‘Hoosh’: Antarctic cuisine

Jan 09, 2013
Jason C. Anthony

Camden — Antarctica, the last place on Earth, is not famous for its cuisine … yet it is famous for stories of heroic expeditions in which hunger was the one spice everyone carried. Jason C. Anthony, a veteran of eight seasons in the United States Antarctic Program and author of “Hoosh: Roast Penguin, Scurvy Day, and Other Stories of Antarctic Cuisine,” will offer a rare workaday look at the importance of food in Antarctic history and culture Tuesday, Jan. 22, at 7 p.m. at Camden Public Library.

At the dawn of Antarctic cuisine, cooks improvised under inconceivable hardships; castaways ate seal blubber and penguin breasts while fantasizing about illustrious feasts; and men seeking the South Pole stretched their rations to the breaking point. Today, Antarctica’s kitchens still wait for provisions at the far end of the planet’s longest supply chain. Scientific research stations serve up cafeteria fare that often offers more sustenance than style.

Anthony’s tour of Antarctic cuisine, presented as part of the library’s Food History month, will take attendees from hoosh (a porridge of meat, fat and melted snow, often thickened with crushed biscuit) and the scurvy-ridden expeditions of Shackleton and Scott through the 20th century to his own preplanned 300 meals (plus snacks) for a two-person camp in the Transantarctic Mountains. The stories in “Hoosh” are linked by the ingenuity, good humor and indifference to gruel that make Anthony’s tale as entertaining as it is enlightening.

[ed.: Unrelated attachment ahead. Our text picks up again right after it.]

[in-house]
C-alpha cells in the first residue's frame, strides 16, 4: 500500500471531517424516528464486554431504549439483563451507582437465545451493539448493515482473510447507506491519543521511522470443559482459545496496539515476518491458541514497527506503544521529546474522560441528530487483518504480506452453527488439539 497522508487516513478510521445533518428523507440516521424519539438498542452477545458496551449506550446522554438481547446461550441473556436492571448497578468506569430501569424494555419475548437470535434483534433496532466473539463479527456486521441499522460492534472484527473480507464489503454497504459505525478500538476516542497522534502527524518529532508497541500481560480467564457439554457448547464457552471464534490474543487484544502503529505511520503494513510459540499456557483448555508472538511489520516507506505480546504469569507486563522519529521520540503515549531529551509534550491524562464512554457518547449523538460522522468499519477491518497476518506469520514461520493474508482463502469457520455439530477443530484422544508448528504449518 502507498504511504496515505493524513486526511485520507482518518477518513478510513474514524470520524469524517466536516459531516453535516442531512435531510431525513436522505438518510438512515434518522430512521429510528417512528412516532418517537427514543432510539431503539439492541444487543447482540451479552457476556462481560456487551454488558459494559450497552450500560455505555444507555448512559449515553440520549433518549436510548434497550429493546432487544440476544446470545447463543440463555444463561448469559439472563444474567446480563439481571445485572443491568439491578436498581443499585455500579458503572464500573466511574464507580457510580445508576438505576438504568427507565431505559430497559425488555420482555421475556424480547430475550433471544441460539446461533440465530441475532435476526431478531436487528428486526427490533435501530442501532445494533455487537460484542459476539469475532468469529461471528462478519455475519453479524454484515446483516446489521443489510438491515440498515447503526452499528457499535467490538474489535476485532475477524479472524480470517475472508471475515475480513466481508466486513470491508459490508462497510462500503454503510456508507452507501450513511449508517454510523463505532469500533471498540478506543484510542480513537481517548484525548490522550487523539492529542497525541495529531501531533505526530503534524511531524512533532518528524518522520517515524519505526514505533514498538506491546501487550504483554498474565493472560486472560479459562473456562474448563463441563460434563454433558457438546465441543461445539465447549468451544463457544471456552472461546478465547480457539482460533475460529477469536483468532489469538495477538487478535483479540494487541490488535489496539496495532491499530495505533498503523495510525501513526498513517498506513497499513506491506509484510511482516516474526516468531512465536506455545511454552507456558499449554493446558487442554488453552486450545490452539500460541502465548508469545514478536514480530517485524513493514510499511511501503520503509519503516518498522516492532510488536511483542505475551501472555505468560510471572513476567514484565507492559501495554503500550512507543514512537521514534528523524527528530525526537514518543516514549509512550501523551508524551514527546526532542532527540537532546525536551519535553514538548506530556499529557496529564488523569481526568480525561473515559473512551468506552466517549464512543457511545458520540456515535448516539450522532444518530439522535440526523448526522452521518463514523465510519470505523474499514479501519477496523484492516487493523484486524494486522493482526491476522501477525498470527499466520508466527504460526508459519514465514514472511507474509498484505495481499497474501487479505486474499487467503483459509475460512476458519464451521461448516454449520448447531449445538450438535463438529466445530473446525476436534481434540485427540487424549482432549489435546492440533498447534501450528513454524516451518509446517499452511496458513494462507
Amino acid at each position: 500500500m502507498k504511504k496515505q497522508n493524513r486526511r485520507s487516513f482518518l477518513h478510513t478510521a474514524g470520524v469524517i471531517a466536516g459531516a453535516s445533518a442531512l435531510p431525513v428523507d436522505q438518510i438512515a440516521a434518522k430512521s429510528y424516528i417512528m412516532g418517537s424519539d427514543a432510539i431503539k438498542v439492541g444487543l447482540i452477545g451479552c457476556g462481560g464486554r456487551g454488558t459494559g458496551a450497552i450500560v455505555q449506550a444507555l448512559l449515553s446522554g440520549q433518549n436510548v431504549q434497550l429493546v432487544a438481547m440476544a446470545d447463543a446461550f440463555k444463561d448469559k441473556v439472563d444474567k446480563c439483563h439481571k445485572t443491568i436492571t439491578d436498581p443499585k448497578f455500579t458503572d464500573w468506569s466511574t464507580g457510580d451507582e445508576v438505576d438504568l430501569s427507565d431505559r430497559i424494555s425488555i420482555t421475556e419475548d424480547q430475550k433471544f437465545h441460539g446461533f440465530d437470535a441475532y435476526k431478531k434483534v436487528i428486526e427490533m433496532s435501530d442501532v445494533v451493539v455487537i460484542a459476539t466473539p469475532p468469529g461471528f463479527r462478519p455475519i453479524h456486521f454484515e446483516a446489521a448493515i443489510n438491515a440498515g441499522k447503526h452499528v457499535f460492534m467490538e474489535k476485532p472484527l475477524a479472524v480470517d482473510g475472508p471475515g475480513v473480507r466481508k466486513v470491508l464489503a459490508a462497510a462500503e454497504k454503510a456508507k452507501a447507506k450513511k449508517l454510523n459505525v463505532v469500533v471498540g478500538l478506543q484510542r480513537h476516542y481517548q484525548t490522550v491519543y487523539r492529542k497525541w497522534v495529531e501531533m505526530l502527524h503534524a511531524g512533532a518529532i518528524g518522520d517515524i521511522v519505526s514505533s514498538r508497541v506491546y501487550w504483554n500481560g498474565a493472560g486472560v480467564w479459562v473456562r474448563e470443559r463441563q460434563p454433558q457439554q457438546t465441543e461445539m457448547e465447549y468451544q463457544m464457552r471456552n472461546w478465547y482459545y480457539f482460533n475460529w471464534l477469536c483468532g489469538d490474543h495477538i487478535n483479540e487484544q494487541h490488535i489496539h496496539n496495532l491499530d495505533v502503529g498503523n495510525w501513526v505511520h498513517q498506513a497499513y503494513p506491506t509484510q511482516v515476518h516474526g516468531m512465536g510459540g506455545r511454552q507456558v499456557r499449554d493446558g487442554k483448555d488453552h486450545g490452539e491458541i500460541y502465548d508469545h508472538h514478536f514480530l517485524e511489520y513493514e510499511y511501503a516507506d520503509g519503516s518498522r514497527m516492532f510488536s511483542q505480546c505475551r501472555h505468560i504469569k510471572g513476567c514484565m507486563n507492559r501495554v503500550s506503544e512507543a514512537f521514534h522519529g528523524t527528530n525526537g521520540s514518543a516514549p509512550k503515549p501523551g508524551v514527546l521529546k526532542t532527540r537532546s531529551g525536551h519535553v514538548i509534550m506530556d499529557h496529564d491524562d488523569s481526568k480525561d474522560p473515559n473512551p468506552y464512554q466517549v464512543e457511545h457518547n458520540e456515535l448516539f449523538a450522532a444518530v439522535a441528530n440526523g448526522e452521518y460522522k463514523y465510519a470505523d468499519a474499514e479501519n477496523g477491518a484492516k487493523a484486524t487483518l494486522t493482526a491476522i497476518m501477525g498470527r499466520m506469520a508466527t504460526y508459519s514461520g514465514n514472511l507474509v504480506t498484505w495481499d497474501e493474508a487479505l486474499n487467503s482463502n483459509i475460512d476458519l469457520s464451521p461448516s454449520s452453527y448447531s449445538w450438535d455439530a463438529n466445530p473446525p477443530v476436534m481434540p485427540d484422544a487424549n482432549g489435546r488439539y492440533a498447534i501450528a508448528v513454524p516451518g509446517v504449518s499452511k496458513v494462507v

Anthony lives and teaches in Bristol. For eight austral summers, between 1994 and 2004, he traveled the Ross Sea region of the Antarctic as a worker in the United States Antarctic Program. Mostly he lived on the coast, in the industrial, bureaucratic community of McMurdo Station, where up to 1200 people make up the largest population on the continent. As the years passed, he spent more time in remote field camps in the hinterlands of the Transantarctic Mountains, West Antarctica and the East Antarctic ice cap. Off the ice, he has since 1994 researched Antarctic history, science, culture and politics.

“Like all deserts, the Antarctic icescape is empty, otherworldly, and often unforgiving. Perhaps more than any other place on Earth, however, the ice continent challenges our perceptions of the physical world and thus of ourselves,” he said.

Courier Publications’ A&E Editor Dagney C. Ernest can be reached at (207) 594-4401, ext. 115 or dernest@courierpublicationsllc.com.

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